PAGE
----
welland

So maybe I shouldn’t have tried to adopt in the first place – being one of the not resilient ones. Maybe they shouldn’t have approved me. Only I was taught (as if it were fact) that if I tried hard enough, I could… and if I worked hard enough, I could succeed. Never was it even suggested that this might not be true. Those who fail are those who don’t try hard enough, or work hard enough.

Besides, I was feeling pretty good at that point in my life, and fully believed I was healed of those issues in my past (at least in the moment… perhaps if they had asked me on a different day…) and I was already (successfully) working with children.

I had the desire. I had the education. I had the empathy, and the mercy, and the love. I had the time. I had the space. And most important of all, I tried hard. I worked hard. Every day I worked to succeed at this. I tried enough. I worked enough. But somewhere along the way someone was flawed in their thinking.

Maybe if some people work hard, and try hard, they can succeed. Some. Not all. Not all.

So I failed, seven years ago – and above the trauma, and above the loss and the pain, and my own shame over not being able to succeed at something that so many others manage to succeed at (for I compare myself with all parents, and not just those who try to adopt through the foster care system – I can’t help it) but I also still feel the judgment of so many others who seem to believe if I had only tried hard enough, or worked hard enough, I could have adopted those children. I want to shout out, “I did!” Though I know it wouldn’t make a difference.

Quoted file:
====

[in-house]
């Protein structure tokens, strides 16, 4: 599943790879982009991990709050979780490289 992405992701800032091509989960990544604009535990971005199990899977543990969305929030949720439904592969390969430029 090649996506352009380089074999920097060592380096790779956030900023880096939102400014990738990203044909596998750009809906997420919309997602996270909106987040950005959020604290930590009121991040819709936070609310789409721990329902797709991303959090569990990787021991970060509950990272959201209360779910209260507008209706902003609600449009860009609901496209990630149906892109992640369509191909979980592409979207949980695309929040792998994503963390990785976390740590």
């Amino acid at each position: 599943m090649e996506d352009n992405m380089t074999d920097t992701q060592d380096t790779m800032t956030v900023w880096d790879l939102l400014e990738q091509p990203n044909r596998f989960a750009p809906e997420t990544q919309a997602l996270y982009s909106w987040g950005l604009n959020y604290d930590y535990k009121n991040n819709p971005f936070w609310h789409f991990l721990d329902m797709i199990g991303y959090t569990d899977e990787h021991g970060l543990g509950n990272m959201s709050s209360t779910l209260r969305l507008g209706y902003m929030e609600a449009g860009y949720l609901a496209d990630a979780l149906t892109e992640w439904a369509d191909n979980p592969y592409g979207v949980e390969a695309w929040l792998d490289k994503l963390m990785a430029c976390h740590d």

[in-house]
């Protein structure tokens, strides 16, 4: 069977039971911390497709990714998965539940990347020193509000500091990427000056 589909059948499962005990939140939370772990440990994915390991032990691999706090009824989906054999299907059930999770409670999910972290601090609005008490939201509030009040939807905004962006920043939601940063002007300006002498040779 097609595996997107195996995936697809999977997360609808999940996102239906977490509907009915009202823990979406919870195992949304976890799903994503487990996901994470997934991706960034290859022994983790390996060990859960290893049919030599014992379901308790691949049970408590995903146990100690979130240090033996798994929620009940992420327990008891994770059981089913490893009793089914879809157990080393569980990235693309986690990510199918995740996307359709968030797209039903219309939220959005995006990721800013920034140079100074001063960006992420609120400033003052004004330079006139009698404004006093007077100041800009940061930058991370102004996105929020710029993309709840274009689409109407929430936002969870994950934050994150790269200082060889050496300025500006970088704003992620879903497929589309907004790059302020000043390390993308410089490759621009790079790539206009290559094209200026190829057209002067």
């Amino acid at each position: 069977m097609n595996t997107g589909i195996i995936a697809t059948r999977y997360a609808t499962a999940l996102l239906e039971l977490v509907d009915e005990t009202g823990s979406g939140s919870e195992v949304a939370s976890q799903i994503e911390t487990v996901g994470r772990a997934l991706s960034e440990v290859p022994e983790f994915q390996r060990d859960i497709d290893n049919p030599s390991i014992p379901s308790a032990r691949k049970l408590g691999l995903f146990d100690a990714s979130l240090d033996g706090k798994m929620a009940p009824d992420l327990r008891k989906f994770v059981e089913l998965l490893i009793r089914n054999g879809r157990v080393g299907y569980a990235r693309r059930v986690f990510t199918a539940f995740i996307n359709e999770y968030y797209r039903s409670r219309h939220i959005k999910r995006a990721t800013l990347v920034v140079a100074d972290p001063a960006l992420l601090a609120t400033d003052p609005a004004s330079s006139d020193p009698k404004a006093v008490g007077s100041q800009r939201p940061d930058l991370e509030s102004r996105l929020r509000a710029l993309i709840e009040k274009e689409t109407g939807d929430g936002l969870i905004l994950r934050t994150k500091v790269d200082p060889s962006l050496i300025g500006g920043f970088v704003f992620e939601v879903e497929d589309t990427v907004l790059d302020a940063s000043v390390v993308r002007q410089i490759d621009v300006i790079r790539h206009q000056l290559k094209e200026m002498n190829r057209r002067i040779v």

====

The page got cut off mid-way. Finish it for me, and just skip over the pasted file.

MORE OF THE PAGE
Seven years. And what is more, I am also turning forty this week. Another biblical number. Forty days and forty nights of rain. Forty days in the dessert. Forty years in the wilderness. Forty. Another number promising an end to suffering and pain, and the beginning of hope. Seven years and forty years, both in the same week. Will things get easier after this?